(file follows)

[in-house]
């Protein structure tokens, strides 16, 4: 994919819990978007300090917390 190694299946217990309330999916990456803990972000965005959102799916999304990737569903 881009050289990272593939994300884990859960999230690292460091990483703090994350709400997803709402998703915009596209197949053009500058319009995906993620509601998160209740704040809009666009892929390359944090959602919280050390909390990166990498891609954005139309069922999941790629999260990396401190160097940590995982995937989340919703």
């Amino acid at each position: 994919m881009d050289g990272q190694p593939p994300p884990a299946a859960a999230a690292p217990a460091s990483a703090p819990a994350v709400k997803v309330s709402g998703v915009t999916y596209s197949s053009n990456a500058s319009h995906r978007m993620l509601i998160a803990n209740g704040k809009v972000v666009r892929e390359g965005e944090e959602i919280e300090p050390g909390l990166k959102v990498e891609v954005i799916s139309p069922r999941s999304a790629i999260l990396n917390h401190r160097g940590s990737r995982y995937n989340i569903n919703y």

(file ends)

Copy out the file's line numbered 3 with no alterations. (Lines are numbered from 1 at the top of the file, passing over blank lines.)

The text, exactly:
């Amino acid at each position: 994919m881009d050289g990272q190694p593939p994300p884990a299946a859960a999230a690292p217990a460091s990483a703090p819990a994350v709400k997803v309330s709402g998703v915009t999916y596209s197949s053009n990456a500058s319009h995906r978007m993620l509601i998160a803990n209740g704040k809009v972000v666009r892929e390359g965005e944090e959602i919280e300090p050390g909390l990166k959102v990498e891609v954005i799916s139309p069922r999941s999304a790629i999260l990396n917390h401190r160097g940590s990737r995982y995937n989340i569903n919703y």